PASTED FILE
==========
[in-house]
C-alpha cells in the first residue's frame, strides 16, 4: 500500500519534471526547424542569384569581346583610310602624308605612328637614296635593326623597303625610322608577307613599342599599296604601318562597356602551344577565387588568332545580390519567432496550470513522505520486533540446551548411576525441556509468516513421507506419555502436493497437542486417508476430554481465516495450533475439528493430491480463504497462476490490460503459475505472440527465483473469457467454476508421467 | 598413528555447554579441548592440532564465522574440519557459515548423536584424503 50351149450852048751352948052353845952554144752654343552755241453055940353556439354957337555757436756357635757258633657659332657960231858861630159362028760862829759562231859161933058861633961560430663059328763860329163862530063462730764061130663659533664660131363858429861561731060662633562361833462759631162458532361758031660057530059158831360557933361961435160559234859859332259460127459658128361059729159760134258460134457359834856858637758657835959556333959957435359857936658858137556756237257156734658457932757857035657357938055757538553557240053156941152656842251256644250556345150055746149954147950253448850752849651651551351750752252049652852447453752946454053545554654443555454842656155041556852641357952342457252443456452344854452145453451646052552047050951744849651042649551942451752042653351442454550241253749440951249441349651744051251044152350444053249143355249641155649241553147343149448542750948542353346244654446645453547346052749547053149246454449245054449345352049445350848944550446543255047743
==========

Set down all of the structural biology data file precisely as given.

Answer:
[in-house]
C-alpha cells in the first residue's frame, strides 16, 4: 500500500519534471526547424542569384569581346583610310602624308605612328637614296635593326623597303625610322608577307613599342599599296604601318562597356602551344577565387588568332545580390519567432496550470513522505520486533540446551548411576525441556509468516513421507506419555502436493497437542486417508476430554481465516495450533475439528493430491480463504497462476490490460503459475505472440527465483473469457467454476508421467 | 598413528555447554579441548592440532564465522574440519557459515548423536584424503 50351149450852048751352948052353845952554144752654343552755241453055940353556439354957337555757436756357635757258633657659332657960231858861630159362028760862829759562231859161933058861633961560430663059328763860329163862530063462730764061130663659533664660131363858429861561731060662633562361833462759631162458532361758031660057530059158831360557933361961435160559234859859332259460127459658128361059729159760134258460134457359834856858637758657835959556333959957435359857936658858137556756237257156734658457932757857035657357938055757538553557240053156941152656842251256644250556345150055746149954147950253448850752849651651551351750752252049652852447453752946454053545554654443555454842656155041556852641357952342457252443456452344854452145453451646052552047050951744849651042649551942451752042653351442454550241253749440951249441349651744051251044152350444053249143355249641155649241553147343149448542750948542353346244654446645453547346052749547053149246454449245054449345352049445350848944550446543255047743